What is Traditionally in Hash?

Most commonly you’ll hear of Corned beef hash (a mixture of chopped corned beef and potatoes) or breakfast hash. But what qualifies a dish as a “hash”?

As we learned earlier, a traditional hash is any dish made from small bits of meat that are cooked with onions and potatoes. Oftentimes additional ingredients such as vegetables or eggs are added. Hash originated as a way to use up leftovers, and is still being used for this purpose across the globe today.

Breakfast Hash for Dinner anyone?

Hash is one of those meals that is so versatile, you can have it for breakfast, lunch, or dinner. It’s also great as a foil dinner cooked in a campfire, on road trips, or at a sports event. So if you’re having a hard time figuring out what to cook up for dinner, a hash is a great go-to for a quick meal!

Where I grew up in New Mexico, Hatch chile goes in everything, and hash is no exception. Roasted and chopped Hatch green chile practically begs to be mixed into a hash. Its flavor pairs so well with a number of meats, and is a delicious and healthy addition to any meal. I love it and I am glad to feature it in this hash recipe!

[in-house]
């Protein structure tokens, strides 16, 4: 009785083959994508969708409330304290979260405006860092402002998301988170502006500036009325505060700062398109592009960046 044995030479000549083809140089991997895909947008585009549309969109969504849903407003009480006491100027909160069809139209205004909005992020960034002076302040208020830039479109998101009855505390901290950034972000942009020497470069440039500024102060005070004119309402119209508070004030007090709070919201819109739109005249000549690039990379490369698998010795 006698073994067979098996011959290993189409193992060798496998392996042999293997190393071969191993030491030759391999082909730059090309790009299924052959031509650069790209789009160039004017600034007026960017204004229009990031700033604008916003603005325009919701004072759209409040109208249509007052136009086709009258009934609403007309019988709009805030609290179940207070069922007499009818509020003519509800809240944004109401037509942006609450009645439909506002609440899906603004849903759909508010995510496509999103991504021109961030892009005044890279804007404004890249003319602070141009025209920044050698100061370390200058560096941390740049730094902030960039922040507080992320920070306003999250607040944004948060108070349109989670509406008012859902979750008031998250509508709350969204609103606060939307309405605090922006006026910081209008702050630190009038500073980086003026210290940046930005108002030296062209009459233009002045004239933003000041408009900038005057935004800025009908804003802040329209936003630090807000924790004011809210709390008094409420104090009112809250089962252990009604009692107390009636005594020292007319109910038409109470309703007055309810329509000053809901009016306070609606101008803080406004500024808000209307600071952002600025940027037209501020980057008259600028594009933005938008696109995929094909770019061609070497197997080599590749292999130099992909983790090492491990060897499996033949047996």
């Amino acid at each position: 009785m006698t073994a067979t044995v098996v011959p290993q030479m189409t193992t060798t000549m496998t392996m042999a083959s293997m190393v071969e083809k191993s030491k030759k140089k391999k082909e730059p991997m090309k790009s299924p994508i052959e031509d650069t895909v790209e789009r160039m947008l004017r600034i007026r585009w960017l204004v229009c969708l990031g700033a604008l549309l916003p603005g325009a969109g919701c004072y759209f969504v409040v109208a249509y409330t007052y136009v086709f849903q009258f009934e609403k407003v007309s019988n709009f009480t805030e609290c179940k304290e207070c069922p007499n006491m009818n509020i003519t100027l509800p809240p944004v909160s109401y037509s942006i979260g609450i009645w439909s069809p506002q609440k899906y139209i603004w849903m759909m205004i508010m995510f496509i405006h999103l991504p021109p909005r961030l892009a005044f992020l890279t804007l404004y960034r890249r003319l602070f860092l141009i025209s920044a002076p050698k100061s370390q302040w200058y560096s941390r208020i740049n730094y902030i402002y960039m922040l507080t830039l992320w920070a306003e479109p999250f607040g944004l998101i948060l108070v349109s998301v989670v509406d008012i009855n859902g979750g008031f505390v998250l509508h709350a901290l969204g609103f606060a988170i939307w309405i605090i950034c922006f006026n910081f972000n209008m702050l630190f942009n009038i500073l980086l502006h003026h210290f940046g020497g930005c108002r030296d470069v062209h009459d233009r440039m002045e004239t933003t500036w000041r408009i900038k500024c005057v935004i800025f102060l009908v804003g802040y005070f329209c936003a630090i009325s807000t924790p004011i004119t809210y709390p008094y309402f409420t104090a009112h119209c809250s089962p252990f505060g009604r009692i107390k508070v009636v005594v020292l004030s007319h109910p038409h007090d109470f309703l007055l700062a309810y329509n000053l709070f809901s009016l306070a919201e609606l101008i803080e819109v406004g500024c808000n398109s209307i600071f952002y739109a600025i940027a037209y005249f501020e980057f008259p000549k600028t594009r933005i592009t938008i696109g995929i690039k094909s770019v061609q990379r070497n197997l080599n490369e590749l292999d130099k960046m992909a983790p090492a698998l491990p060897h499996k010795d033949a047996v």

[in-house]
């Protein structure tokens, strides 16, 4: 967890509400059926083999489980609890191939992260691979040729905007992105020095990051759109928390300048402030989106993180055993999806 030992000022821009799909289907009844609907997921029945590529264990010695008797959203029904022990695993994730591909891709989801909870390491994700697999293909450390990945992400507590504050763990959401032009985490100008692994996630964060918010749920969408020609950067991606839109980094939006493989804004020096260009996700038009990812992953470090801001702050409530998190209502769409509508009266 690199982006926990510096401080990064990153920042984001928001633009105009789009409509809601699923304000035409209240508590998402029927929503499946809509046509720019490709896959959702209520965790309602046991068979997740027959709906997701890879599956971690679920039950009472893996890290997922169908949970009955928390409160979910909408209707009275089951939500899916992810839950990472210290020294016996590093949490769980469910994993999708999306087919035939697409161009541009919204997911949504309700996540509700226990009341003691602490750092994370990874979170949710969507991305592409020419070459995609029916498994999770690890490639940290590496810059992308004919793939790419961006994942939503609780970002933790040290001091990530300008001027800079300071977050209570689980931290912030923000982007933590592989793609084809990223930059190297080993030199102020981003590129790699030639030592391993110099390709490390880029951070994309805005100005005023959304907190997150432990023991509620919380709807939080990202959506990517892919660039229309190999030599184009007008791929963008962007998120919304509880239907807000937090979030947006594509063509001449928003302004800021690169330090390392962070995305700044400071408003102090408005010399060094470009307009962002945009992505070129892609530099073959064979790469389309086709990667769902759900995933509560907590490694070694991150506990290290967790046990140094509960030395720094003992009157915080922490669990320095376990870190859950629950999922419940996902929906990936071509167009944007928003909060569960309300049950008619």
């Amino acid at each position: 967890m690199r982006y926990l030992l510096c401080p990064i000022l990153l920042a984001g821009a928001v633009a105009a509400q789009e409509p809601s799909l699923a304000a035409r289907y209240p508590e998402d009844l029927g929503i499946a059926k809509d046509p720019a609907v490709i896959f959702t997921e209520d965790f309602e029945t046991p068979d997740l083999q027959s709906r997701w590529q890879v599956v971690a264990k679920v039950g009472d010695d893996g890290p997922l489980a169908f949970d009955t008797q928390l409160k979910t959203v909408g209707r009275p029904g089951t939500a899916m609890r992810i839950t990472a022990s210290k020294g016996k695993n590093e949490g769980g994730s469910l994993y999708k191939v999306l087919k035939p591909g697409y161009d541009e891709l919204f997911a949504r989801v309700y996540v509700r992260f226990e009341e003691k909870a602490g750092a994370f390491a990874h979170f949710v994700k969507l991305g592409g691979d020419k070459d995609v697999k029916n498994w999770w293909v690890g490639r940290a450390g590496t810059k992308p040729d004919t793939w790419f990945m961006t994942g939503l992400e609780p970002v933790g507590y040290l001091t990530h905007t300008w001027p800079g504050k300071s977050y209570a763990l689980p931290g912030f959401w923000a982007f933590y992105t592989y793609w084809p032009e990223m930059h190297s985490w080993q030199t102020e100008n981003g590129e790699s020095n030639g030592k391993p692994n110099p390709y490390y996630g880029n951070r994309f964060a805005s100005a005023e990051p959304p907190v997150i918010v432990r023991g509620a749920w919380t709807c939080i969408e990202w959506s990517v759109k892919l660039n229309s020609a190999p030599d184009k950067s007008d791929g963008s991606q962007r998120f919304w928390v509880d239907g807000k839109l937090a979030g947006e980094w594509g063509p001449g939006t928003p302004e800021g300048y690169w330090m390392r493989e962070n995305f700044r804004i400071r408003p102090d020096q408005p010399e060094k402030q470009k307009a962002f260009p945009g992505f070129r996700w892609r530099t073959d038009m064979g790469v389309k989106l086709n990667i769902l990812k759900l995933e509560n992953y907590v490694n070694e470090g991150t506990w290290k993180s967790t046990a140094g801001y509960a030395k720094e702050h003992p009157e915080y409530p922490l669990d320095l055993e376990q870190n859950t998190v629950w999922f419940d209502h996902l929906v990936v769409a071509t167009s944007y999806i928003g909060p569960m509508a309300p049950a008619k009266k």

What are Hatch Chile Peppers?

Hatch Chile peppers are world famous for their delicious flavors, produced by the unique climate and soil composition that exists only in the Hatch Valley of Southern New Mexico. These factors combine to grow exceptional-tasting chile peppers with smoky, sweet, and hot flavor notes. More people discover Hatch Chiles each year, and their popularity continues to grow.

Growing up in New Mexico where chile peppers are an integral part of the culture, I know that Hatch chiles have earned a reputation for being the best of the best. I personally only use authentic Hatch in all my cooking because it simply tastes amazing. You should be able to find canned Hatch chile in any supermarket these days, or you can order it directly like I do. Frozen chile is much, much better tasting than canned!

The Hatch Chile Store is the premiere website for ordering your Hatch chile– they are incredibly good at shipping fresh authentic chile right to your door, whatever variety and hotness lever you prefer. It’s where I get all my Hatch Chile, and I must say the flavor really does stand out above any other chile pepper variety.